It is common to raise money through equity financing in the initial years of a business because of a lack of accessibility to debt.

For example, a biotech startup may raise equity financing from venture capitalists to fund clinical trials and regulatory approval processes for a new drug candidate. These investors provide not only capital but also expertise and strategic guidance to help the startup navigate complex regulatory pathways and accelerate its growth.


- Shared ownership fosters a strong 'skin in the game' partnership and alignment with investors.

- Equity financing doesn't create a fixed obligation to repay, reducing financial risk.

- Potential for high returns for shareholders if the company performs well.


- Issuing new shares dilutes ownership for existing shareholders.

- Equity financing can be expensive compared to debt. For example, Giving away 2% of your company, which could be worth 40 times its current value at liquidation, is more expensive than taking on debt at 12%.

c. Hybrid instruments

Hybrid securities, such as convertible debt (also known as convertible notes), combine features of both debt and equity. With convertible debt, investors extend a loan to the company with the option to convert it into equity shares under specific conditions. This enables investors to partake in the potential growth of the company without committing to a fixed share price upfront.  Convertible debt holds particular appeal for early-stage startups, affording founders the flexibility to postpone assigning a value to their company shares until later stages, when there's greater traction to support a higher share price.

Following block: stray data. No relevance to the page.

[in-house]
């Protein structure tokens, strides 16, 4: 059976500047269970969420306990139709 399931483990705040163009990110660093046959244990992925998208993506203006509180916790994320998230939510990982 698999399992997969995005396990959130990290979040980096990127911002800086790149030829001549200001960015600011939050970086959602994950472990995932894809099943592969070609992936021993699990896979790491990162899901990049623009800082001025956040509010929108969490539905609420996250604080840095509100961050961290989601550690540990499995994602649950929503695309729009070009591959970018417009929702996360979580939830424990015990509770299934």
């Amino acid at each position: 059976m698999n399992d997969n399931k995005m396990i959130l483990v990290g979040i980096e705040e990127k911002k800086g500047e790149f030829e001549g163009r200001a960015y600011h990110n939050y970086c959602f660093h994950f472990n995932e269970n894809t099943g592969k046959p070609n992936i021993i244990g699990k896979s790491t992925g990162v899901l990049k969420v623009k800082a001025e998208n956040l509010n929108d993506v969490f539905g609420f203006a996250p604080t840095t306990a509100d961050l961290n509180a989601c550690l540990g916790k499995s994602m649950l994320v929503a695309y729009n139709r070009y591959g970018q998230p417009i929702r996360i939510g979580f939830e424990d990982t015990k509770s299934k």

- Convertible debt can be a good option for startups or companies with limited financial history to raise capital from investors without setting a share price.

- Convertible instruments such as Convertible debt or SAFEs attract lesser paperwork and statutory compliances upfront when compared to issuing stock, therefore shortening the fundraising period

- Documentation can be fairly standardized, for example, YC’s SAFE notes.

- Compared to equity financing, convertible debt can be a less expensive way to raise capital because the conversion can be tailored to higher valuation ranges, often defined by a floor and a cap.


- It’s difficult to provide upfront ownership visibility to the incoming investors depending on the complexity of these securities

- The accounting treatment of hybrid securities can be complex.

- Convertible debts may include an interest-rate component that accrues over time and converts into additional share issuance, apart from the principal, upon maturity.

- Some convertible debt instruments come with a "call provision" that allows the company to repurchase the debt at a predetermined price under certain conditions.

Factors determining capital structure

When choosing companies between debt and equity financing, companies must assess their business status and the costs of each option to decide. Here are a few things they usually consider:

1. Discounted Cash Flow (DCF)

When you're trying to decide between equity financing and debt financing, you want to see which option makes the most financial sense. Discounted Cash Flow (DCF) helps you do that by comparing the costs and benefits of each.